Last week I sat in my car after leaving Kohl’s where I was fast and furiously gathering last minute accessories for my sister’s wedding on my lunch break. Shoes and jewelry to match my dress, and coordinating outfits for three miniature humans with very different styles. I finished at Kohl’s and needed to run into Wal-mart as well for a couple extra items. I pulled into the parking spot and glanced at the clock.
Twelve minutes. That’s how long I had until my next conference call, which was luckily one I could take from my car. And guess what went through my head? “Perfect!!”
I didn’t have any kids with me and I truly felt like I could run into Wal-Mart, grab two solid long sleeve t-shirts and find matching shoes for the kids in TWELVE MINUTES, you guys! And guess what? I actually did it, too.
Do you know what I looked like by the end of that day? A disheveled mess. I could barely formulate a sentence, much less cook dinner, bathe children or finish work after what I call my ‘5-8 break’. I live a life that is so restricted by 24 short hours in a day that twelve minutes was luxurious enough to get it done. Things that would otherwise could be fun to shop around for were like a checkmark on my never-ending to-do list.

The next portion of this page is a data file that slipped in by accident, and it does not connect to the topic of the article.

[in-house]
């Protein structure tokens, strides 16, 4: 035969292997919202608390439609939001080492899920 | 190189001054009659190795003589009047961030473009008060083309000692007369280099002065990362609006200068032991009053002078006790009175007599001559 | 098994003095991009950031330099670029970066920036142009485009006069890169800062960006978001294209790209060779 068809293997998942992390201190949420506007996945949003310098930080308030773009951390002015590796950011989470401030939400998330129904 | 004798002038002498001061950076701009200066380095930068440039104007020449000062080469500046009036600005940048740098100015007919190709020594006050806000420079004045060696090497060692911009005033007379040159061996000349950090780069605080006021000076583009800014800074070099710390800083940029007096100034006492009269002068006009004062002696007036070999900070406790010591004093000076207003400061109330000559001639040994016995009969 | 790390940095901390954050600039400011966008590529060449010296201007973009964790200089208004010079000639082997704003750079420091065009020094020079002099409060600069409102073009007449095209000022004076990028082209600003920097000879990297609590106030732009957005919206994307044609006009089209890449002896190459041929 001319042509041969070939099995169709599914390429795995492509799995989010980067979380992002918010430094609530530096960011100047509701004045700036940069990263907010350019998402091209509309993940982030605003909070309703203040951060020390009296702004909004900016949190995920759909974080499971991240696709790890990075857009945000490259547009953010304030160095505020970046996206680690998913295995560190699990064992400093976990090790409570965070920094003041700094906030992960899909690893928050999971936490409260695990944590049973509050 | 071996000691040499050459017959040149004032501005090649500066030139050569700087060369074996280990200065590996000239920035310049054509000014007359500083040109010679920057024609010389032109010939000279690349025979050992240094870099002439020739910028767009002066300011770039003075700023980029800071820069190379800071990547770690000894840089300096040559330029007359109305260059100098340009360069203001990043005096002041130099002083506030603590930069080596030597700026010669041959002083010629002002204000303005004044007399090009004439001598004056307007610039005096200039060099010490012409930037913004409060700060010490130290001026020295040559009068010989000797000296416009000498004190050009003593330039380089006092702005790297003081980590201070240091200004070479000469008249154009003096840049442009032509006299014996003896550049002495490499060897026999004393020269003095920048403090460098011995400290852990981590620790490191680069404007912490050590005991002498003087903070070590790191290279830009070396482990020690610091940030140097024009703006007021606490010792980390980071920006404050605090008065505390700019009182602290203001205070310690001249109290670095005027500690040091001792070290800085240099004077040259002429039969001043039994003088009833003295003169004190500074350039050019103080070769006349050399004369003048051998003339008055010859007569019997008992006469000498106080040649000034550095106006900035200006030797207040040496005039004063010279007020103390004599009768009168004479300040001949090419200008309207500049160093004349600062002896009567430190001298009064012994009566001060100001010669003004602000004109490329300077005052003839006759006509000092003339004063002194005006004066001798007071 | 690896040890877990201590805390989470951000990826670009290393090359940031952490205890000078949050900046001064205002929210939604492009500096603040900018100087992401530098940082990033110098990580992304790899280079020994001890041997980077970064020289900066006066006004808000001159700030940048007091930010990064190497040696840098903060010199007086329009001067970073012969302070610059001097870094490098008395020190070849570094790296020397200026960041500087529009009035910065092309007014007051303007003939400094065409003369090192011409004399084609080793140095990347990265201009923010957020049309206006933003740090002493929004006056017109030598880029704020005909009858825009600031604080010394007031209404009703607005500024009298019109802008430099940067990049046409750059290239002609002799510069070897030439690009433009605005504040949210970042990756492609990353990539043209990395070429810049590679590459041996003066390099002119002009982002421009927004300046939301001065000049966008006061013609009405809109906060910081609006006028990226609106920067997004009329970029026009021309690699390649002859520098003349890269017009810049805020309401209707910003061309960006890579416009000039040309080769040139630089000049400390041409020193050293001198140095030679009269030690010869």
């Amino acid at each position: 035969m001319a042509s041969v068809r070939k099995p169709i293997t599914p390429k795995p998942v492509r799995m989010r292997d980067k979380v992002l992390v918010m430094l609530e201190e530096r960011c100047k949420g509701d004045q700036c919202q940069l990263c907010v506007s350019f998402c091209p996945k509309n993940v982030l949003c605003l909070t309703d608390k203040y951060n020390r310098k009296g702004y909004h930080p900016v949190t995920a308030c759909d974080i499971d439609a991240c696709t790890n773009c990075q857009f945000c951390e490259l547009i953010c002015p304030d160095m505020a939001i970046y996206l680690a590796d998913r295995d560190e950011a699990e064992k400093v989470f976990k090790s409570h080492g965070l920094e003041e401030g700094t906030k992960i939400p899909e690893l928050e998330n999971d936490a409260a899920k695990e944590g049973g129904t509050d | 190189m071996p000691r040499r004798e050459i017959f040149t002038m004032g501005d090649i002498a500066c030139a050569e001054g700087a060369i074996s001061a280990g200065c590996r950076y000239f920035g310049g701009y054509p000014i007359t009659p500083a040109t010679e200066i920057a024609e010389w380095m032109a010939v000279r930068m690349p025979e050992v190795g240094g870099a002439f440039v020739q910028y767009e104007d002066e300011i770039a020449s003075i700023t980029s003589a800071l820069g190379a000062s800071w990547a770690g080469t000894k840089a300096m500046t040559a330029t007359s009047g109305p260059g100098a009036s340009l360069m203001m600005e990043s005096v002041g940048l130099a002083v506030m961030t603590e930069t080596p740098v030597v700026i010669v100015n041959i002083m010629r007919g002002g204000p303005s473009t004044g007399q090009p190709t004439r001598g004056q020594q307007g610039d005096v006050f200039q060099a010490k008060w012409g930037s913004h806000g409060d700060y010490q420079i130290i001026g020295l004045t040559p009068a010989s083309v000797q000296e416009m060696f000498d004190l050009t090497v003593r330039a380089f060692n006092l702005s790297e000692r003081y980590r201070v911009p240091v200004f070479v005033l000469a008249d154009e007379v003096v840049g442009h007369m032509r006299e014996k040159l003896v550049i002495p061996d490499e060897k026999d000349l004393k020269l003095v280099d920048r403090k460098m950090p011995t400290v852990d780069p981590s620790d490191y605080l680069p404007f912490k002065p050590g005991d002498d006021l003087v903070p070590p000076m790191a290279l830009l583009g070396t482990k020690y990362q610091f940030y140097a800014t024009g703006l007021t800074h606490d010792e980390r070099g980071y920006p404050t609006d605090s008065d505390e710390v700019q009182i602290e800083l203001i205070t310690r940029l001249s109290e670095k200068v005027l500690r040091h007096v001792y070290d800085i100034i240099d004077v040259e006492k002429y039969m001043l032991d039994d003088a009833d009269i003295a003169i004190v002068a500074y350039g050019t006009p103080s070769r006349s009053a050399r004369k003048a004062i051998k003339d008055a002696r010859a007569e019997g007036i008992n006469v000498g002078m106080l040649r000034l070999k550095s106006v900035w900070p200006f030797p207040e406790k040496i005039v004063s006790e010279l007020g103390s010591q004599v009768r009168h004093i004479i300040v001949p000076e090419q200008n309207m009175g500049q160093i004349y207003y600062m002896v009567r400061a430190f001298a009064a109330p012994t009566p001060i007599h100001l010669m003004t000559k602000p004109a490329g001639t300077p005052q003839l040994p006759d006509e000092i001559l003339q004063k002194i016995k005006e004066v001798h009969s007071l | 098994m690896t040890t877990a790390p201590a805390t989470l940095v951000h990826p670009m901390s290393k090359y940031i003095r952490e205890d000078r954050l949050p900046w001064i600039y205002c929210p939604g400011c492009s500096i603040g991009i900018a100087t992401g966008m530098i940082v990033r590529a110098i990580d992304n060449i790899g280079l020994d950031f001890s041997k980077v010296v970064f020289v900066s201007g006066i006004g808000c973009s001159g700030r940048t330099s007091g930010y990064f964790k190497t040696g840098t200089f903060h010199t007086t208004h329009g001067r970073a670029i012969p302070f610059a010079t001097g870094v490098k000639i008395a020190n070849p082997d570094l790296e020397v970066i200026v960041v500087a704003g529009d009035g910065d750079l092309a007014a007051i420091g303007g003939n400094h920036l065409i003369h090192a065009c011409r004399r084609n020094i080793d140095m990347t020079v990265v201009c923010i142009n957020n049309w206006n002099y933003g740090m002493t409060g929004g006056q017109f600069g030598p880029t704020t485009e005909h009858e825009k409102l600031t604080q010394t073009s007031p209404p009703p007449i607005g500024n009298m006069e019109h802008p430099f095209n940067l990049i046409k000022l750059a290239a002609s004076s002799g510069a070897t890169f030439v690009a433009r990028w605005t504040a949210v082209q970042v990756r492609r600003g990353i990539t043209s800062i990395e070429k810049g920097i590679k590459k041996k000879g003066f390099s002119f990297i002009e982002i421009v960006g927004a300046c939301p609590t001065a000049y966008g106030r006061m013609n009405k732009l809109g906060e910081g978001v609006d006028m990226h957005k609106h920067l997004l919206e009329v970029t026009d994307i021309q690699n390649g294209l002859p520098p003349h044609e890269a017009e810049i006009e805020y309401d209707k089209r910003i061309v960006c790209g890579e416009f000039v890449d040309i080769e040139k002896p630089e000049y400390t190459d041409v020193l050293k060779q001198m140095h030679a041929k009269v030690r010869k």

I have officially jumped into the abyss of who am I? Where am I? What needs to be done next? That I haven’t smelled the roses in a long, long time. My weeks are full of feeding people, dropping off, working, picking up, feeding, bathing and activity coordinating. My weekends are full of catching up what got ignored around the house all week.
The thing is…I need a break. But guess what? We just spent a glorious week in Florida earlier this month, completely disconnected from work. I can’t need a vacation every month…if I need that many vacations, I need to change my life.
This is not easy for me to admit. I like to think I am capable of anything—that I can do all the things, all the time. I love to pack life full of adventure and fun, but in the constraints of working full time and caring for three small children, I am burnt out and what Shauna Niequist would call “dangerously depleted”. Hopefully this painful admission will be the beginning of big change, though.
I’m not sure how I’ll do it just yet—restore the inner peace. I’m not sure how I’ll make space or find time to think or even eat without multitasking. Maybe it will be one of the kid’s activities that needs to go. Maybe I’ll finally hire a housekeeper. Maybe I’ll start ordering those chef boxes for healthy, pre-cooked meals. I’m not sure what it will be but something’s got to give so that I can do less, and experience more.